Around the year 1919, Soviet director and film theoretician Lev Kuleshov began a series of cinematic experiments in which he projected two successive unrelated images, then measured the response of his audience.
His findings revealed an overwhelming instinct on the part of his audience to create concrete relationships between the two images, regardless of their commonalities or differences. Kuleshov concluded that viewers will create a cohesive narrative between two unrelated images based on our desire to find meaning in a linear sequence of cause and effect.
Artists Teresa Hubbard and Alexander Birchler present us with two separate works, Eight, a large scale video installation, and County Line Road, a grouping of four large photographs, which effectively dismantle our comfort zone of narrative assumptions. Within the visually and structurally complex work of Hubbard and Birchler, A+B does not necessarily equal C.
County Line Road is comprised of four large-scale photographs with the dimensions of intimately scaled movie screens. Two of the images show us differing angles of a woman sitting behind the wheel of a pickup truck. There is a cut above her left eye, and a woven plastic bag in the seat beside her. A third image describes the interior of an immaculate, but modest kitchen. Everything seems to be in its proper and expected place: family snapshots on the fridge, dried macaroni in glass jars on the counter, a rag rug on the floor. The fourth image shows us the aftermath of the very same truck crashing through the side of a mobile home into the very same kitchen. Everything in the once-ordered kitchen has been disrupted. The refrigerator lays open on its side, the clock (reading the exact same time as in the pre-crash kitchen) is askew, macaroni and dried beans litter the hood of the pickup. The woman is mysteriously missing from the scene of the accident, in her place sits the woven bag.
Although the four images alternate between order and disorder, calm and chaos, they are all curiously quiet. In all four images the “action” or pivotal event seems to be narrowly avoided, casting doubt onto the existence of the missing event at all. What are we seeing? What has taken place? Has anything actually taken place?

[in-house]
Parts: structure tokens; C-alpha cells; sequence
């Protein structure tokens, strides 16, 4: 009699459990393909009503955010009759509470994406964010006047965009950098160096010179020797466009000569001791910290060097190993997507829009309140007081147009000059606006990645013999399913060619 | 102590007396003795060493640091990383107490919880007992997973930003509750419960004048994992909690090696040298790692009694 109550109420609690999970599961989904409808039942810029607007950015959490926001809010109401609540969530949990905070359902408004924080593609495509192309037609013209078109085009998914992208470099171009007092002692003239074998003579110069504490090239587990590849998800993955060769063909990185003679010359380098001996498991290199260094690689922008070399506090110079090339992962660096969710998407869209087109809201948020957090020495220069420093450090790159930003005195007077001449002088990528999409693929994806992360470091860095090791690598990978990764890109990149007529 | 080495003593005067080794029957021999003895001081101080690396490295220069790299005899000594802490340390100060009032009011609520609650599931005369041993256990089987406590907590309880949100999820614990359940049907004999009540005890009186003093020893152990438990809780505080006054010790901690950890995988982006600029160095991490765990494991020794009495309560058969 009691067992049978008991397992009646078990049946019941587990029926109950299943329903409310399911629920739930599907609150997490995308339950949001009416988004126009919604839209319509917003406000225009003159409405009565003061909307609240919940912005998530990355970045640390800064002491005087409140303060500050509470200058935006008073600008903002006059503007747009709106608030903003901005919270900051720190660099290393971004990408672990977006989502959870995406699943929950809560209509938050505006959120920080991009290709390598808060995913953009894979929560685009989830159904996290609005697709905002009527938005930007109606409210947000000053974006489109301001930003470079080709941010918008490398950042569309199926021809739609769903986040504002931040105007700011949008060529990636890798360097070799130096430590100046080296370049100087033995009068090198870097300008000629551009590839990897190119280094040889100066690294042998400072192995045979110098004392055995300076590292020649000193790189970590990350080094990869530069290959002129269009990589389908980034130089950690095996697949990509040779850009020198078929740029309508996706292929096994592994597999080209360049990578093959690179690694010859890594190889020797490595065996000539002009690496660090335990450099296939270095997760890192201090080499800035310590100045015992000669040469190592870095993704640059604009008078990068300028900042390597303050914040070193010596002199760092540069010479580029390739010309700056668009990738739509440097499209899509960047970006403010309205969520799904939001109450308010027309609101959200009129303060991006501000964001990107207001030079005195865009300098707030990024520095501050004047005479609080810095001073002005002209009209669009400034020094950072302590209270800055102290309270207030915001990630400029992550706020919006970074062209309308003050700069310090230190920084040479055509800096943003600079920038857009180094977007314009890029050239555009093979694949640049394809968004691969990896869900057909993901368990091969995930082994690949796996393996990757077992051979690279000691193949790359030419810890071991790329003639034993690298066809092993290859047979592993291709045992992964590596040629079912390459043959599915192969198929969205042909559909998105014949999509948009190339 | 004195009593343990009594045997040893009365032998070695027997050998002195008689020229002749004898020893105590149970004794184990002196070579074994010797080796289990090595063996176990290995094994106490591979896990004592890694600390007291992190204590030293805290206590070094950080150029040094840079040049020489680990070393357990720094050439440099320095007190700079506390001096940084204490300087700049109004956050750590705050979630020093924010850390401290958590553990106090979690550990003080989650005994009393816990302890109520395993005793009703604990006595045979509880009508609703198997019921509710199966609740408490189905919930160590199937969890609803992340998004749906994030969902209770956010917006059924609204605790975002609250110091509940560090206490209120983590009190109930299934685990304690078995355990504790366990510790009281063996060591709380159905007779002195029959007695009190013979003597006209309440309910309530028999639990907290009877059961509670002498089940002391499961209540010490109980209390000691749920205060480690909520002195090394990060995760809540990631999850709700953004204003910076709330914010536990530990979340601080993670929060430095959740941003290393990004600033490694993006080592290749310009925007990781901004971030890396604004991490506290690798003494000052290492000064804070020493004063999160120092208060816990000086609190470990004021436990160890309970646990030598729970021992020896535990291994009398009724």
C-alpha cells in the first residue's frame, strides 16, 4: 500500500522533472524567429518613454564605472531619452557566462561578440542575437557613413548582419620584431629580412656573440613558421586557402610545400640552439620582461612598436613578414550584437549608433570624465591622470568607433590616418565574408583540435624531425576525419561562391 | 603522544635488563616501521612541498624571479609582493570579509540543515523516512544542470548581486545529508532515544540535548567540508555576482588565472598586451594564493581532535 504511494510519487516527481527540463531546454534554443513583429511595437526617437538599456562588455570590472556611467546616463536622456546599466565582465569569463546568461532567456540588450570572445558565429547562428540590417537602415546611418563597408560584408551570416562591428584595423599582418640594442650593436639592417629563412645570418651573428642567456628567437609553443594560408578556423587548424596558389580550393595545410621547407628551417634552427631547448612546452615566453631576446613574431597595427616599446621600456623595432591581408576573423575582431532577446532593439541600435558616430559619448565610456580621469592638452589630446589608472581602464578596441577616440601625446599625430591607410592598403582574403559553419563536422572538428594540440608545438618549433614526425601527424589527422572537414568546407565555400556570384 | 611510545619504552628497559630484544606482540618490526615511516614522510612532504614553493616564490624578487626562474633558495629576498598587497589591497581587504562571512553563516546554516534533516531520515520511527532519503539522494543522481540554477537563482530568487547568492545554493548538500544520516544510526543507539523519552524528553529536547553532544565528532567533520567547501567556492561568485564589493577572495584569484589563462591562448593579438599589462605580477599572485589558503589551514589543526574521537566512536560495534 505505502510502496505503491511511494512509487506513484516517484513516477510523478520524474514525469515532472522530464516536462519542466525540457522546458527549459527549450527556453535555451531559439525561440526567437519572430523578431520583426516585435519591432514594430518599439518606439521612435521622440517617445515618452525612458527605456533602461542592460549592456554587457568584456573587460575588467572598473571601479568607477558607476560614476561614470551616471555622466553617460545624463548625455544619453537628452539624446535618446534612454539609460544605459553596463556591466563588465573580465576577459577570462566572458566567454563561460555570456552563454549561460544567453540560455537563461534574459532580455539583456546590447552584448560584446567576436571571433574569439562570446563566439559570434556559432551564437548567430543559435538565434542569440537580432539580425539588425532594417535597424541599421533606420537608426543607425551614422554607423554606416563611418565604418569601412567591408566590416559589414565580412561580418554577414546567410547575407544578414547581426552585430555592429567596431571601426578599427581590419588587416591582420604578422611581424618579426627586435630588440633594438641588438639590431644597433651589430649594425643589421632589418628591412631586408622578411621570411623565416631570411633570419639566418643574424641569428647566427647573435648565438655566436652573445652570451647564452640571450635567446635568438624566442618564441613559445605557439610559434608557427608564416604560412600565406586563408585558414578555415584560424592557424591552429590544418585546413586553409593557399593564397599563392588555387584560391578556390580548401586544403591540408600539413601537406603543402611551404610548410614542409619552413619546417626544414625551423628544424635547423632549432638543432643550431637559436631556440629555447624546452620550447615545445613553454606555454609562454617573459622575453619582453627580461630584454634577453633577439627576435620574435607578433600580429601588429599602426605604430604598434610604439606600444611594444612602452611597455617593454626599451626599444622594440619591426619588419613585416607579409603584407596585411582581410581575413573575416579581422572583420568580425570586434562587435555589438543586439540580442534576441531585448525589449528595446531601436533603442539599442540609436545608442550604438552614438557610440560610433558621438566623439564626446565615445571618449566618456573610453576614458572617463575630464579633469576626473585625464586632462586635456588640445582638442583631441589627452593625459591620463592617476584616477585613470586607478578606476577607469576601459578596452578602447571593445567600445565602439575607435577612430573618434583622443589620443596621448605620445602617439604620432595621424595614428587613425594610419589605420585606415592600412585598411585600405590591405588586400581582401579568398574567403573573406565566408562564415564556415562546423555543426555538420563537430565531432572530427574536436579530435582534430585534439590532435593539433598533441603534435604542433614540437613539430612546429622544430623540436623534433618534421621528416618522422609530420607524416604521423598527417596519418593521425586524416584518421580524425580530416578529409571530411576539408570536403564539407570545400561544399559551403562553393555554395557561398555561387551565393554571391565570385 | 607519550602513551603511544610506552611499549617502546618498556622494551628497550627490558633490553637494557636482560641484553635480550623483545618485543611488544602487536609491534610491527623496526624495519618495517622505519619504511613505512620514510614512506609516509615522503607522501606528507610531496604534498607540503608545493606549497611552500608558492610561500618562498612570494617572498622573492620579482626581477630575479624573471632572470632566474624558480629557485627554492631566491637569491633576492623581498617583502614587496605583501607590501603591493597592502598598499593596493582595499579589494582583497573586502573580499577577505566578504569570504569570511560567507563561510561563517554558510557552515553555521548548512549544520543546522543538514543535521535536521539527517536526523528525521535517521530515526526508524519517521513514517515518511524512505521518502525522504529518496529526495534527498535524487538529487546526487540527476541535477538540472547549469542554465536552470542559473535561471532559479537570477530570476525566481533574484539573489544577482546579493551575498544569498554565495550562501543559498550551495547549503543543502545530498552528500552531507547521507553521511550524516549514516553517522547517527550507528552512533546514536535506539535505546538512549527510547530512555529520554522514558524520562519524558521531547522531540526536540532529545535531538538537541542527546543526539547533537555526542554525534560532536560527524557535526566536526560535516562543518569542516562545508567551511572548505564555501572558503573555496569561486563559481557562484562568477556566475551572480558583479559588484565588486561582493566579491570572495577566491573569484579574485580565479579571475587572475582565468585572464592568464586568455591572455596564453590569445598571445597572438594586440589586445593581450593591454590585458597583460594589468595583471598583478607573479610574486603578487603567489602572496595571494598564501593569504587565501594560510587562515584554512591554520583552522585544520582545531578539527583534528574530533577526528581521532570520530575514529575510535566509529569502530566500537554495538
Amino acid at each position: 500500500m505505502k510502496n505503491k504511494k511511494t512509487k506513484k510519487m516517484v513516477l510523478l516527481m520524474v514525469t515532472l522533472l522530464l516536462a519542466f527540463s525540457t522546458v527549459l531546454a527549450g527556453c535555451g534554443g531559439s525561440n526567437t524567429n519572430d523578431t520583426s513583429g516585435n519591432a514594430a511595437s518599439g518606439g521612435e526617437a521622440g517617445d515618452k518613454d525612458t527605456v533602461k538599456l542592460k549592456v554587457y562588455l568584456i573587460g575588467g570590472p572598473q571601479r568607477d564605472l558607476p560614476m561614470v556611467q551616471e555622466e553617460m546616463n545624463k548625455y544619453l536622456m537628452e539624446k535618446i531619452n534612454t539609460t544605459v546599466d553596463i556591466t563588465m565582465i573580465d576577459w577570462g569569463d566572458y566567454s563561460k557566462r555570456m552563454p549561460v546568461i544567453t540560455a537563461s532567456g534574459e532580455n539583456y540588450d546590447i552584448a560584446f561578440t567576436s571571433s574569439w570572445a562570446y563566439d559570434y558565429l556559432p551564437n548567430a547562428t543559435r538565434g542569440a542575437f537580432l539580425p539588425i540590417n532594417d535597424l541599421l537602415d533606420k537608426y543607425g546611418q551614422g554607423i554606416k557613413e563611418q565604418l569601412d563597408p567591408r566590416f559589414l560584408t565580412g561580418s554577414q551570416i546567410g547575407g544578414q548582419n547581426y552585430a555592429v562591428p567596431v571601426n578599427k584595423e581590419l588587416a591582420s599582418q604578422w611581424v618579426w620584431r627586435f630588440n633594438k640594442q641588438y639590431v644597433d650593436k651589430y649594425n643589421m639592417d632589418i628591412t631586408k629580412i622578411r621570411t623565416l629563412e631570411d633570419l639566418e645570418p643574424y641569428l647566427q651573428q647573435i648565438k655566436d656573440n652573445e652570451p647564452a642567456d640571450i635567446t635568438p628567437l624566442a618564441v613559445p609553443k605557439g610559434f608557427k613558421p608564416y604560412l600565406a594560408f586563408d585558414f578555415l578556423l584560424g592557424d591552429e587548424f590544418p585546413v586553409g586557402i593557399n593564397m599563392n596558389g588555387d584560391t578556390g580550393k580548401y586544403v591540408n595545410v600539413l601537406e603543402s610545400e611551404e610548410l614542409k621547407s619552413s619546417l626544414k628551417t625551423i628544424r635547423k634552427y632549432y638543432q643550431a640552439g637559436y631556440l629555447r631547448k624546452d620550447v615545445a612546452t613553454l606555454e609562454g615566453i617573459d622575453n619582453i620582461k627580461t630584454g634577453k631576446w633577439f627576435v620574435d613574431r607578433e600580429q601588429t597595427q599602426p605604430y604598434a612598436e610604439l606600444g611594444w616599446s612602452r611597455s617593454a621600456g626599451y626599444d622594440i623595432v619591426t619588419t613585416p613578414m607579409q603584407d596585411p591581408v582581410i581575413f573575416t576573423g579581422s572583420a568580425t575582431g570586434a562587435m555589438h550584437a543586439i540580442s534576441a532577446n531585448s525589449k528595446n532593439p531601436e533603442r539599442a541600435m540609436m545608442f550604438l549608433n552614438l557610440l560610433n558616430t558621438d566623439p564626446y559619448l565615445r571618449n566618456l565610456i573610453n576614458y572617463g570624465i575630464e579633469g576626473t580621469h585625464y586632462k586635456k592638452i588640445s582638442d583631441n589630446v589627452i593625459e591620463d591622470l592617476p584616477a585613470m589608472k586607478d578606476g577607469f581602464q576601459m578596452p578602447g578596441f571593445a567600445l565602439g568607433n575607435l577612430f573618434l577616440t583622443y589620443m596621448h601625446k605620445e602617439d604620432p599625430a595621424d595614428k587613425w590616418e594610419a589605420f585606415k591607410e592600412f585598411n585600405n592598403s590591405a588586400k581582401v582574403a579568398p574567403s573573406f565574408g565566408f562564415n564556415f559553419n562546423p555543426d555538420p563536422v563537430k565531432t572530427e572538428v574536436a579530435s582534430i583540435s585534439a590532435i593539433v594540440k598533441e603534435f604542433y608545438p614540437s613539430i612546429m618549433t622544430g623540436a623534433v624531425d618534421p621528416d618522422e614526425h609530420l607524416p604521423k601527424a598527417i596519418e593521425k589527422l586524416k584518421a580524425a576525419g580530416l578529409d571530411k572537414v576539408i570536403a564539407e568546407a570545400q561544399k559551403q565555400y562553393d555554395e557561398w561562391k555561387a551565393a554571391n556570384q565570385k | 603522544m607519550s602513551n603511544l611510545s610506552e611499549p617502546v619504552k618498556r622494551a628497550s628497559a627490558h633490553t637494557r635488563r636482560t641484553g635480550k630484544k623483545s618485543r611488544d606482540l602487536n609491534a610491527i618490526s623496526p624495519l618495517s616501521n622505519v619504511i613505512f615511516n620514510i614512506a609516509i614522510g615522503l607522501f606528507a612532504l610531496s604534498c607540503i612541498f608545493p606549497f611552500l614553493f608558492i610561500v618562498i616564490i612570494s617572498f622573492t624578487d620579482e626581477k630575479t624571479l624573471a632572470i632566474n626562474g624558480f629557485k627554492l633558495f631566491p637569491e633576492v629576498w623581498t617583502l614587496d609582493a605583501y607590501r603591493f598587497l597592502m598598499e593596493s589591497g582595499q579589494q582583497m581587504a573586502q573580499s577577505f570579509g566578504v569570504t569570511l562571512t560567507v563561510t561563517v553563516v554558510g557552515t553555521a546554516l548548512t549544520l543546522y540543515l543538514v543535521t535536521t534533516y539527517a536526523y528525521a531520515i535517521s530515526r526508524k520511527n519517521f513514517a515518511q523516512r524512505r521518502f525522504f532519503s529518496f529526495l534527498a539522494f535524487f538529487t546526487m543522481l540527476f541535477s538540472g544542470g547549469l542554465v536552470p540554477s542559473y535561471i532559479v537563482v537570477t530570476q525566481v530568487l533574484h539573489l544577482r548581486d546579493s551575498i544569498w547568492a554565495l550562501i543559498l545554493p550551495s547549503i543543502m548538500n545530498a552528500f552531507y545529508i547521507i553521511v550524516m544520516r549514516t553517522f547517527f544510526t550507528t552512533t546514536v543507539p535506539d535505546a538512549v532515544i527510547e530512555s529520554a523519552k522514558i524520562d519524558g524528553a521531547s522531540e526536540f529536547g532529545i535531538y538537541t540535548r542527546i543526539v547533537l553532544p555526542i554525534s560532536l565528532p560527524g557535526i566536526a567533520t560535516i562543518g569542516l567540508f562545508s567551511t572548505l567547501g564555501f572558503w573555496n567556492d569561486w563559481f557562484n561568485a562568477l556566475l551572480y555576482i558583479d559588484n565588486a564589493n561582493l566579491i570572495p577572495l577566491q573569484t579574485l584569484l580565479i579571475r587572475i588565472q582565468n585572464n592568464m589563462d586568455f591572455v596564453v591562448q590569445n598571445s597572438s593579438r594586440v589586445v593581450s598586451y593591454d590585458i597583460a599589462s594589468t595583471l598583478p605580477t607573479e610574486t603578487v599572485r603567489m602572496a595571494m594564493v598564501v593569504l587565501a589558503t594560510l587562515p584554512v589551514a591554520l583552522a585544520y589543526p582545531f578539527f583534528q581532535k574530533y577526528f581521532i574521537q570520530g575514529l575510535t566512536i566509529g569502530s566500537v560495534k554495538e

In Michael Cunningham’s book The Hours, he describes the musing of a woman contemplating the possibility of suicide, “…she is glad to know (for some reason she suddenly knows) that it is possible to stop living. There is comfort in facing the full range of options; in considering all of your choices, fearlessly and without guile.”
County Line Road seems quite possibly to be a series of images about considering one’s options; an exploration of the interior mental flip-flopping which so easily transcends logical spatial and temporal relationships. This however is not a definitive explanation of the piece. As with Kuleshov’s experiments, County Line Road seems to rely at least partially on the subjective perceptual variable provided by the viewer. A + B might equal C, but in this case, they very possibly equal D, E and F as well.
In Eight, an exquisitely composed large-scale video, the artists achieve a similar sense of narrative continuity/discontinuity through the use of a filmic technique most famously employed by Alfred Hitchcock in the movie Rope. By using one continuous camera shot (interrupted only once to cut to a close-up of the little girl), Eight moves seamlessly between the warm interior of a house and the stormy remains of a rained out birthday party. As with County Line Road, the narrative revolves around an individual’s (in this case an eight -year old girl’s) psychological and physical movements between two polarities.
The composed domestic interior contrasts sharply with the exterior remains of the washed-out party. Darkness, torrential rain, and pasty chips floating in plates flattened with rainwater give way to the warm lights and tasteful monochromes of the rooms within the house. But the steady, continuous movement of the camera creates a world in which these two extremes bleed effortlessly together, creating the multifarious backdrop for a young girl determined to enjoy her party, regardless of the obvious imperfections of the conditions.
In Eight as well as County Line Road, Hubbard and Birchler construct a complex and flexible narrative landscape that disallows for any one definitive explanation, but instead quietly insists on a multitude of contradicting realities. It therefore seems likely that the critical “event” within the work does not exist between the images themselves, as much as between the images and their audience. As with much of Hubbard and Birchler’s work, these pieces move seamlessly between the interior and exterior, the real and the imaginary, all the while presenting something that is beautiful as well as challenging.
Images courtesy of the artists and ArtPace.
Joey Fauerso is an arist, member of the Perla publishing collective, and co-director of the Bower Gallery along with Michael Velliquet and Leslee Fraser. She lives in San Antonio.